For one, consolidation is a natural part of any marketplace’s evolution and further proof that the fintech industry is stabilising and coming into its own.
More to the point, when specialists join forces and pool their resources, they can start solving more complex problems than they would be able to address on their own.
And they can do so more efficiently and effectively, to customers’ benefit.
Taking hedging mainstream with the power of partnerships
As it happens, there’s also a third reason we feel strongly about the importance of collaboration: it serves our mission to make hedging as mundane as buying insurance before you jet off abroad, or carrying an umbrella in case it starts chucking down.
Hedging has no shortage of real-world applications.
It can help prevent exchange rate fluctuations from wiping out your profit margin if you rely on foreign suppliers or sell goods or services to clients overseas, of course.
But there are also use cases you might not have considered, like keeping salary costs in check if you have employees based abroad, preventing relocation costs from spiralling out of control, or offering foreign ecommerce customers a fairer exchange rate.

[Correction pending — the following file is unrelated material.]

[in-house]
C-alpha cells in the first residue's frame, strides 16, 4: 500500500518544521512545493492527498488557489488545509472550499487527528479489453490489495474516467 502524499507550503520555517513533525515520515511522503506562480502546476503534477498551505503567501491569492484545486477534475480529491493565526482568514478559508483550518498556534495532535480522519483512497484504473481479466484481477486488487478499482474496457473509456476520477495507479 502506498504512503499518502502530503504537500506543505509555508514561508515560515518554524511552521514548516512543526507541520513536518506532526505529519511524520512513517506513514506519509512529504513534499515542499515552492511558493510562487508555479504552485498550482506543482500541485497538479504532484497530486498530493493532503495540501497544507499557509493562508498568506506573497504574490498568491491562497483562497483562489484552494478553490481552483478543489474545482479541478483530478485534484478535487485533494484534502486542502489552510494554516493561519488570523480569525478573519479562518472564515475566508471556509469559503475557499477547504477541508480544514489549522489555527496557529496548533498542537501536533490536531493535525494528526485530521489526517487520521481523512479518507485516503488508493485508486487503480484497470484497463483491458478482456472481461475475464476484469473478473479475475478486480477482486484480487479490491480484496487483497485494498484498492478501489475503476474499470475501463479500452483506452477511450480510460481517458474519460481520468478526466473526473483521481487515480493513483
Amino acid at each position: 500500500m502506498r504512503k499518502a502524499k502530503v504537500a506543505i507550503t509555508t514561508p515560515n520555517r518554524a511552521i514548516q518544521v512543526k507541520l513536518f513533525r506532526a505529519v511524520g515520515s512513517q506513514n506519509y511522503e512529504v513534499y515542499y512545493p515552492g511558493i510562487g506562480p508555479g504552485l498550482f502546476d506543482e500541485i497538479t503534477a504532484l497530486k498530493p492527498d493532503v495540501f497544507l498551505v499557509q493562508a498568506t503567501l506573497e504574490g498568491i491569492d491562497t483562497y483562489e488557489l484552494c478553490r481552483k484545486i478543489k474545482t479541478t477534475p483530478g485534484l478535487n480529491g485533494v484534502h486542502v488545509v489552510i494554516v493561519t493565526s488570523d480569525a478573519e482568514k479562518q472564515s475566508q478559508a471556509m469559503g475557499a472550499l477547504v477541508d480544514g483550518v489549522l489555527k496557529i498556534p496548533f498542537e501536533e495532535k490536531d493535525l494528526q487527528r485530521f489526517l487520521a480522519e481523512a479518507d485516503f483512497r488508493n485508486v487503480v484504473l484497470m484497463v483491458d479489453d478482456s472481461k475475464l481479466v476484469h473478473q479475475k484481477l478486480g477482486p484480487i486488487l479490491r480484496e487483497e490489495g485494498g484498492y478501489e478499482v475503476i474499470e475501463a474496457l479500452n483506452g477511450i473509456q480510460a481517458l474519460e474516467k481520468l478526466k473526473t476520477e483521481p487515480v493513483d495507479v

The flipside is that hedging is operationally complex. It requires in-depth market knowledge, carefully considered risk-management procedures, and robust compliance.
And that’s why partnerships are critical.
Over the past year, we’ve worked hard to build X-Hedge into a platform that makes it easier to hedge*, whether they’re a huge multinational or an individual. So it was great to be able to show how it works at a major event where the importance of cooperation was not only acknowledged, but a central theme.
X Hedge makes it possible for our clients to manage their foreign exchange risk in an accessible, user-friendly, and cost-effective way instantly, at the point of need.
More importantly, they can do so regardless of which niche or industry they operate in.
Whether you’re a specialist fintech, a traditional financial services company, or a non-financial brand such as a relocation agent or event organiser, X-Hedge puts hedging at your fingertips and helps you deliver a more complete service to your customers.
Here’s to a bigger and better Money 20/20 in 2023
So there you have it: our three days at Money 20/20 in Amsterdam.
It was exciting, inspiring, and instructive.
But, most of all, it was extremely satisfying to finally have a physical product we could show people, and for it to be received so well.
It’s noses back to the grindstone for us until next year.
But, in the meantime, if you want to enhance your product or service and add a healthy new revenue stream to your business, we’d love to chat.
*Subject to status, terms and conditions. Trading (leveraged) financial instruments carries a high degree of risk to your capital. These products are not intended for everyone and expose you to significant loss of capital. You should consult independent financial advice to ascertain the appropriateness of these financial products to your personal circumstances and financial status. You could lose more than your account balance by trading leveraged financial instruments.